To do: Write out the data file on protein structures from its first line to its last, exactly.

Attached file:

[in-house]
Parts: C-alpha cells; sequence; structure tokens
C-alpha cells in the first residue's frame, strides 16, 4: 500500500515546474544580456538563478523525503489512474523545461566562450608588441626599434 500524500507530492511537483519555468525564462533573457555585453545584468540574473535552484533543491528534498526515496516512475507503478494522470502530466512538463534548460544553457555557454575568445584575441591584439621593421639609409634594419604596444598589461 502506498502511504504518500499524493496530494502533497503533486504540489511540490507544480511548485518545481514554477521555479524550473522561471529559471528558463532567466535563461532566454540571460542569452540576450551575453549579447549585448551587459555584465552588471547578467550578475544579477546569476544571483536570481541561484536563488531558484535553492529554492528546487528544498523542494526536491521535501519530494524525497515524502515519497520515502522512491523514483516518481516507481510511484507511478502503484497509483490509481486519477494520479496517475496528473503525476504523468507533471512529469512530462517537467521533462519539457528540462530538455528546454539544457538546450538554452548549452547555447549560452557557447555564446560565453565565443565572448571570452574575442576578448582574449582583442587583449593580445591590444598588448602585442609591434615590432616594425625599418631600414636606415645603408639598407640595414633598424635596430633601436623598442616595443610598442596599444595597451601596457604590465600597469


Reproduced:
[in-house]
Parts: C-alpha cells; sequence; structure tokens
C-alpha cells in the first residue's frame, strides 16, 4: 500500500515546474544580456538563478523525503489512474523545461566562450608588441626599434 500524500507530492511537483519555468525564462533573457555585453545584468540574473535552484533543491528534498526515496516512475507503478494522470502530466512538463534548460544553457555557454575568445584575441591584439621593421639609409634594419604596444598589461 502506498502511504504518500499524493496530494502533497503533486504540489511540490507544480511548485518545481514554477521555479524550473522561471529559471528558463532567466535563461532566454540571460542569452540576450551575453549579447549585448551587459555584465552588471547578467550578475544579477546569476544571483536570481541561484536563488531558484535553492529554492528546487528544498523542494526536491521535501519530494524525497515524502515519497520515502522512491523514483516518481516507481510511484507511478502503484497509483490509481486519477494520479496517475496528473503525476504523468507533471512529469512530462517537467521533462519539457528540462530538455528546454539544457538546450538554452548549452547555447549560452557557447555564446560565453565565443565572448571570452574575442576578448582574449582583442587583449593580445591590444598588448602585442609591434615590432616594425625599418631600414636606415645603408639598407640595414633598424635596430633601436623598442616595443610598442596599444595597451601596457604590465600597469